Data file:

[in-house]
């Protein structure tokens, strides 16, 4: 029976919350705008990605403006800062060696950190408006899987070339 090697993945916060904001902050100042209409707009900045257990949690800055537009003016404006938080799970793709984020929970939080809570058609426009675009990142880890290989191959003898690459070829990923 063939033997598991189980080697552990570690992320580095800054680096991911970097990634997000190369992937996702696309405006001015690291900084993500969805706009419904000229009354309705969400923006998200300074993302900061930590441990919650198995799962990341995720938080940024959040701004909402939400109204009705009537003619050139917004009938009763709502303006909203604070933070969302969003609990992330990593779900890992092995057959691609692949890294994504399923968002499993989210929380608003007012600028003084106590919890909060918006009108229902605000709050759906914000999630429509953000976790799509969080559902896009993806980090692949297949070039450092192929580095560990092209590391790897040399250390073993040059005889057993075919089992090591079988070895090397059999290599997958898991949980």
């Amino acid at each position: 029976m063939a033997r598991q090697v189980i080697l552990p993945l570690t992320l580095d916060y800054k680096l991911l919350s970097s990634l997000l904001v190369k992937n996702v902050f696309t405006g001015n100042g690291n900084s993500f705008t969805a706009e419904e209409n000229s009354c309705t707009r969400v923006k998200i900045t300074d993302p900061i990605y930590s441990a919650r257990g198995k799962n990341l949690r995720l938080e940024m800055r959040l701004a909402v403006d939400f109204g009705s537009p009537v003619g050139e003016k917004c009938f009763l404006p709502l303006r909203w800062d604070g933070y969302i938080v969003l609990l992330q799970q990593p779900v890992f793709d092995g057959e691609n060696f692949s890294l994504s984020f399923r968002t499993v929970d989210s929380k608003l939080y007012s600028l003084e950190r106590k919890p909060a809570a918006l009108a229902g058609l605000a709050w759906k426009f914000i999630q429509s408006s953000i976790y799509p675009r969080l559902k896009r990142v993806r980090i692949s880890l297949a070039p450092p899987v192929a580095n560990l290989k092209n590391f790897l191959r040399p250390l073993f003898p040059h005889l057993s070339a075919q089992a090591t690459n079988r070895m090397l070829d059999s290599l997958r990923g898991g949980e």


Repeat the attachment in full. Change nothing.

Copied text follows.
[in-house]
């Protein structure tokens, strides 16, 4: 029976919350705008990605403006800062060696950190408006899987070339 090697993945916060904001902050100042209409707009900045257990949690800055537009003016404006938080799970793709984020929970939080809570058609426009675009990142880890290989191959003898690459070829990923 063939033997598991189980080697552990570690992320580095800054680096991911970097990634997000190369992937996702696309405006001015690291900084993500969805706009419904000229009354309705969400923006998200300074993302900061930590441990919650198995799962990341995720938080940024959040701004909402939400109204009705009537003619050139917004009938009763709502303006909203604070933070969302969003609990992330990593779900890992092995057959691609692949890294994504399923968002499993989210929380608003007012600028003084106590919890909060918006009108229902605000709050759906914000999630429509953000976790799509969080559902896009993806980090692949297949070039450092192929580095560990092209590391790897040399250390073993040059005889057993075919089992090591079988070895090397059999290599997958898991949980």
């Amino acid at each position: 029976m063939a033997r598991q090697v189980i080697l552990p993945l570690t992320l580095d916060y800054k680096l991911l919350s970097s990634l997000l904001v190369k992937n996702v902050f696309t405006g001015n100042g690291n900084s993500f705008t969805a706009e419904e209409n000229s009354c309705t707009r969400v923006k998200i900045t300074d993302p900061i990605y930590s441990a919650r257990g198995k799962n990341l949690r995720l938080e940024m800055r959040l701004a909402v403006d939400f109204g009705s537009p009537v003619g050139e003016k917004c009938f009763l404006p709502l303006r909203w800062d604070g933070y969302i938080v969003l609990l992330q799970q990593p779900v890992f793709d092995g057959e691609n060696f692949s890294l994504s984020f399923r968002t499993v929970d989210s929380k608003l939080y007012s600028l003084e950190r106590k919890p909060a809570a918006l009108a229902g058609l605000a709050w759906k426009f914000i999630q429509s408006s953000i976790y799509p675009r969080l559902k896009r990142v993806r980090i692949s880890l297949a070039p450092p899987v192929a580095n560990l290989k092209n590391f790897l191959r040399p250390l073993f003898p040059h005889l057993s070339a075919q089992a090591t690459n079988r070895m090397l070829d059999s290599l997958r990923g898991g949980e």